|Jo Servi (Scrooge) and Marc Akinfolarin (Jacob Marley)|
These things happen of course, human beings are fragile creatures, a theme the play itself embraces and I dread to think about how much hard work the remaining members of the cast have had to put in to turn things around (this show had no understudies apparently, hence the Assistant Director stepping in at the last minute). But turn it around they did and Jo Servi deserves a pint of egg nog (at the very least) for ably filling Scrooge’s slippers. I guess he’d perfected his stooped and haunted appearance for his Marley role but even so given that this was only the second show with the new cast line up things ran remarkably smoothly.
The set’s impressively atmospheric, frequently belching out Victorian smog from various orifices. The remarkably simple idea of gas lamps on wheels was also incredibly effective, adding light and shade and changing the feel from an internal setting to an external one in an instant. Costumes, make up and wigs also added to the atmosphere, with Old Joe in particular sporting a particularly stunning white hairpiece that puts legendary boxing promoter Don King’s barnet to shame.
Roddy Peters (Dobber), Paul Ryan (Old Joe) and Joanna Lee Martin (Mrs Joe)
The Ghost of Christmas Yet To Come also deserves a honourable mention. Employing a similar technique to the one used in War Horse it’s a genuinely haunting apparition, a cadaverous turkey like creature that might well scare the bejesus out of those with a nervous disposition. In stark contrast its predecessor, The Ghost of Christmas Present, was a delight.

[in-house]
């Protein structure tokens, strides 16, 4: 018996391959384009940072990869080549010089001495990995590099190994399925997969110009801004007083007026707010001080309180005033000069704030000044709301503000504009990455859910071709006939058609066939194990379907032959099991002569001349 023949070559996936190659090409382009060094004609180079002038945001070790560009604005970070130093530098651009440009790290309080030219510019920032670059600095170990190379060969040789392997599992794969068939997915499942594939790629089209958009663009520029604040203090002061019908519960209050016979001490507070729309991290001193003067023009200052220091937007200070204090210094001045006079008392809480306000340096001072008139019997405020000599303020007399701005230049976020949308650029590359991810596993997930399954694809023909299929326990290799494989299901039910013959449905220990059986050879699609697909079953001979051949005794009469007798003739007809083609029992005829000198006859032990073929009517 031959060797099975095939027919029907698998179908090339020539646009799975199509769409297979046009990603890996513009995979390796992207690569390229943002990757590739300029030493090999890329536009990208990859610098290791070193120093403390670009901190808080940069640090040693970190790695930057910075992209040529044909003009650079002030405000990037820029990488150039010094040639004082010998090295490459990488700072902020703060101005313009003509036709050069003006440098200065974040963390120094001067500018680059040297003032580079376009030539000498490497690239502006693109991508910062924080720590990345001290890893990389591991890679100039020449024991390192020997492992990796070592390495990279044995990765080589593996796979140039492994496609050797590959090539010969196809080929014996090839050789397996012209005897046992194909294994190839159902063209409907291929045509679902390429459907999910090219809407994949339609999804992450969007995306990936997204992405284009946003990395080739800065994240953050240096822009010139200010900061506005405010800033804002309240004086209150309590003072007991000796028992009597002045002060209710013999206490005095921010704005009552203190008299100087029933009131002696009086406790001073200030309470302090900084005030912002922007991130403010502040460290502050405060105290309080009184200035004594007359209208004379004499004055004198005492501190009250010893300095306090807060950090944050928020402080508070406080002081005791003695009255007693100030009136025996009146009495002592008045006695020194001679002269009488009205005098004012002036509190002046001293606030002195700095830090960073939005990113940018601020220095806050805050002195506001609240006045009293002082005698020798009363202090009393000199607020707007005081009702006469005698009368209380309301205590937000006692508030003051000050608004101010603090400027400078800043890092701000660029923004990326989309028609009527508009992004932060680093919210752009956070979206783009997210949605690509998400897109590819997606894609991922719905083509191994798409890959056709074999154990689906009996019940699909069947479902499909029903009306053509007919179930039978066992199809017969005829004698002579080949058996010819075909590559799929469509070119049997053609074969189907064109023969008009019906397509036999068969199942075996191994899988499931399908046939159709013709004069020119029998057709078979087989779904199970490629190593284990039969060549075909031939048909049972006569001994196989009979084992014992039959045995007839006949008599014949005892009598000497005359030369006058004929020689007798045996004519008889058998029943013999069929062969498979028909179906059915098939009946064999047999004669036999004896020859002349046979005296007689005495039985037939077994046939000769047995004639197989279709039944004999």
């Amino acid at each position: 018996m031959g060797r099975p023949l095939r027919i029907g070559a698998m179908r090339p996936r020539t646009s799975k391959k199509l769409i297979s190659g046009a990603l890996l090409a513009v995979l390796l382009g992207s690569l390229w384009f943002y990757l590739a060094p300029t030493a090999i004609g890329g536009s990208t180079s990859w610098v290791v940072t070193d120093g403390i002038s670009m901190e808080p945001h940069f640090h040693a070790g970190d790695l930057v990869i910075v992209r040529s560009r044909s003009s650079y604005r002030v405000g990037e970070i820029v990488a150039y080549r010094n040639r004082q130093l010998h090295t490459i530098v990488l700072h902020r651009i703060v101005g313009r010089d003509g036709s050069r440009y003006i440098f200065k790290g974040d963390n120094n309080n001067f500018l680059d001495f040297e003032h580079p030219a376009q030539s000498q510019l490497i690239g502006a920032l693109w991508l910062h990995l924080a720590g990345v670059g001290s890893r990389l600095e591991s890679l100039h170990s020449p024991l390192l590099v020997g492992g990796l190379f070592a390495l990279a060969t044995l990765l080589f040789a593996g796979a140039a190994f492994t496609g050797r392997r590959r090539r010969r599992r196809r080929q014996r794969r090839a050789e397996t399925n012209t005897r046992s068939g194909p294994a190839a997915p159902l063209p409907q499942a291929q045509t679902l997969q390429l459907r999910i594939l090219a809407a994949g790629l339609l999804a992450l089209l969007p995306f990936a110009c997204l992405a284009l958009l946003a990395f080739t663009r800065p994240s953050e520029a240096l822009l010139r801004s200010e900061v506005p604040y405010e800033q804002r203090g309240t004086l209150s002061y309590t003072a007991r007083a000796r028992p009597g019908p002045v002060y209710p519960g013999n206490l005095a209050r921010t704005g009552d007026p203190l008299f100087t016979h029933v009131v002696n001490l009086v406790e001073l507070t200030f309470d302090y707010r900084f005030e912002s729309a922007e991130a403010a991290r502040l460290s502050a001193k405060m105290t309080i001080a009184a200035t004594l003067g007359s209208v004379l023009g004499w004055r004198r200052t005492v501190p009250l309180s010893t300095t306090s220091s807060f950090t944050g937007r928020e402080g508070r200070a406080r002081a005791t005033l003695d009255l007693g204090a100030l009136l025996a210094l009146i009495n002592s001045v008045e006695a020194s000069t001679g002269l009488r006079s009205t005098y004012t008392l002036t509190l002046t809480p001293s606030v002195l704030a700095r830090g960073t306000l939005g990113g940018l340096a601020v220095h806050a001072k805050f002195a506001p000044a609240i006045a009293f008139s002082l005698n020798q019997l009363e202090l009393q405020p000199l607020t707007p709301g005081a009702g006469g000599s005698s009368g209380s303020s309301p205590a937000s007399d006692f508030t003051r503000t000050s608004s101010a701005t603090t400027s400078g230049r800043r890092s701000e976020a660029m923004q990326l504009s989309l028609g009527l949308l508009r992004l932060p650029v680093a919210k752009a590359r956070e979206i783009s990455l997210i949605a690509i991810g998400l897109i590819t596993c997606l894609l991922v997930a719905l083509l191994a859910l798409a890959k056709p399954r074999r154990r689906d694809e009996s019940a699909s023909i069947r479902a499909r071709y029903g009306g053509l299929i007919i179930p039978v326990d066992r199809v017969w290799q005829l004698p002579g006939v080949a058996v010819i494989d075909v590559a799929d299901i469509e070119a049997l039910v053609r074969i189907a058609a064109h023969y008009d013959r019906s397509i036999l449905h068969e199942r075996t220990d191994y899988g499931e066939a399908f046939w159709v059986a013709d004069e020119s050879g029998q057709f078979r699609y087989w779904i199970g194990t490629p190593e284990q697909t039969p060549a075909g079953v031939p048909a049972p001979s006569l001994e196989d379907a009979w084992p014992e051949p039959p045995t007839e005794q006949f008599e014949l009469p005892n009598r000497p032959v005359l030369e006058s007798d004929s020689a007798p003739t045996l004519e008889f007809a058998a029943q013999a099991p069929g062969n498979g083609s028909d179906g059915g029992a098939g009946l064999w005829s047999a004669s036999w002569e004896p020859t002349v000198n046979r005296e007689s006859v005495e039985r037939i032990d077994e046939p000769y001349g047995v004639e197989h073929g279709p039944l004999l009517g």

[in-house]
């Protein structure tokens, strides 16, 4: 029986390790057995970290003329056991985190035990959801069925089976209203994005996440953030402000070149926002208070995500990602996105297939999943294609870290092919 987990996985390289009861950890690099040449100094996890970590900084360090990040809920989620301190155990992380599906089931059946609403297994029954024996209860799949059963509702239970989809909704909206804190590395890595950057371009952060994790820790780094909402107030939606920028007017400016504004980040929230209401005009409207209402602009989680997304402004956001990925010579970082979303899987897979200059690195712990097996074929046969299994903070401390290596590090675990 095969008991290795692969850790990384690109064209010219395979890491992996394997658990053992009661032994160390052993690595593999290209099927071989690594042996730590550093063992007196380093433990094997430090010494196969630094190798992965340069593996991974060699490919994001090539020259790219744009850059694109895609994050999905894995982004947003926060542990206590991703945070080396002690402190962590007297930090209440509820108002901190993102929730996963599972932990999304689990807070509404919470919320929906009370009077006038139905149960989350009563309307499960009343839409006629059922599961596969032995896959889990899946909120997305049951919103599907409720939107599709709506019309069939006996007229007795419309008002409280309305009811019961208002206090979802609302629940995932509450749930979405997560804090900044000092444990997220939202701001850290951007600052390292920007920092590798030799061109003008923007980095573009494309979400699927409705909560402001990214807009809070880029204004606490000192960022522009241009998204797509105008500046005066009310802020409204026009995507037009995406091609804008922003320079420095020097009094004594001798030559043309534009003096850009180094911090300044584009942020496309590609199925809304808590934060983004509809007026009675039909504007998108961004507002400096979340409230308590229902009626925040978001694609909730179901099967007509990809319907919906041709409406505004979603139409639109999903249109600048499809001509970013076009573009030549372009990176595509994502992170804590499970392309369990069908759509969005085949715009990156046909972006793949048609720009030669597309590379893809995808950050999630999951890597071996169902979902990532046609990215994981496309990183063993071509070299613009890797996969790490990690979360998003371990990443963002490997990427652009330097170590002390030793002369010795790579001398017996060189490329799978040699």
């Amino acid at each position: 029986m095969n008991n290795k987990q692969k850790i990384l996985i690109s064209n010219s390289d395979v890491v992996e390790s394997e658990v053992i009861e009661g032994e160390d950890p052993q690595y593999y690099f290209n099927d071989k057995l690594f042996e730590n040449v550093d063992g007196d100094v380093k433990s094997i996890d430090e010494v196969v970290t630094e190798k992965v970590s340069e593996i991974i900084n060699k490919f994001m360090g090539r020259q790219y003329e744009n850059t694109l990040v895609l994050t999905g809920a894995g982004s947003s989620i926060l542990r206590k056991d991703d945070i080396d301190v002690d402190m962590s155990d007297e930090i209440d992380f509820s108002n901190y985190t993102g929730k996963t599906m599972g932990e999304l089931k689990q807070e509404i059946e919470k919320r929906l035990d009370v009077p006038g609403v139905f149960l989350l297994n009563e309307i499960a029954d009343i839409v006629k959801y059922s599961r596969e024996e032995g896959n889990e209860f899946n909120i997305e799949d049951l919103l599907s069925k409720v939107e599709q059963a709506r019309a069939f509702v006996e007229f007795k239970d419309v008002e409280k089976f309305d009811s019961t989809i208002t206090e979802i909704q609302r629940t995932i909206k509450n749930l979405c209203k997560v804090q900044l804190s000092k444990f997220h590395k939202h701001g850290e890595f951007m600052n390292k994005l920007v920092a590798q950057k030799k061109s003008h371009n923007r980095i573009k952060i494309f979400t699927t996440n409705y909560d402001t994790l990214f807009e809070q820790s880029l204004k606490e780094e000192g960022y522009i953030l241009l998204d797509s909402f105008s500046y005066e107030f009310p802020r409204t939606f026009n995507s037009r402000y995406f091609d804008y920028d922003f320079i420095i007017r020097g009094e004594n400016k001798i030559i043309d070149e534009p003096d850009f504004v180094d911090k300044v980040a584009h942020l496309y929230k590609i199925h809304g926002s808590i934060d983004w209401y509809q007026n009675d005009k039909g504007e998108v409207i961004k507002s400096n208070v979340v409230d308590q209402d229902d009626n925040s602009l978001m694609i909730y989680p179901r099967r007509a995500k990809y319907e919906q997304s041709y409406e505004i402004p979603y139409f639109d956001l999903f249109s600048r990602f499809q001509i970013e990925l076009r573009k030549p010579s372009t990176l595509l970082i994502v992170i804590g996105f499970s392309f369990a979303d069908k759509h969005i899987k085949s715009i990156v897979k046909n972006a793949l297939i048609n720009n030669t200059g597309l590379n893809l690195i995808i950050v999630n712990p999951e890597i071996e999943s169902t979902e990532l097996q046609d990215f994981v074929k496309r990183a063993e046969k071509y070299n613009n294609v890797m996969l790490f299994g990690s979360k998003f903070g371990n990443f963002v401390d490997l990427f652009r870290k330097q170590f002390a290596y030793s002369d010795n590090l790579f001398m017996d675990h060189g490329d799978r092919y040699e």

Jo Servi (Scrooge) and Angela Wynter (The Ghost of Christmas Present)
Played by Angela Wynter (perhaps best known as Yolande Trueman in EastEnders) it’s the first time I’ve seen a female spirit in a version of A Christmas Carol. Not content with swapping the spirit’s gender she played it with a broad West Indian accent too. Okay it sounds weird but trust me, it works. Christmas is a time for jollity and fun and what sounds jollier than a full on West Indian accent eh? Exactly. Adding to this the song and dance numbers were a delight, bringing a neat touch of the music hall to the show and really helping to conjure up the spirit of the Victorian era (or at least how we view it these days), with Marc Akinfolarin’s (as Marley) booming bass vocal in particular standing out.
|A Christmas Carol Ensemble|
Having seen dozens of versions of A Christmas Carol over the years the acid test is always whether it can produce a tremble of the lip when Tiny Tim pops his clogs and a warm, fuzzy glow when old Scrooge repents his mean ways. This performance certainly achieved the double, although perhaps Servi’s glorious Lazarus like transformation could be ramped up a little, something that he’ll no doubt completely nail after a few more shows. One or two of the planned flying stunts have also clearly had to be shelved (Servi was due to fly in as Marley at one point) something that the kids would no doubt have loved to see, but their omission is completely understandable...no one wants an out of control Marley floating down Broad Street.
Against all the odds cast and crew have pulled together to produce a delightful winter warmer of a production, something that’s almost as remarkable as Scrooge’s transformation itself. It’s a cracker!
A Christmas Carol is on until January 4th 2014. Tickets here!
All photos copyright credit: ROBERT DAY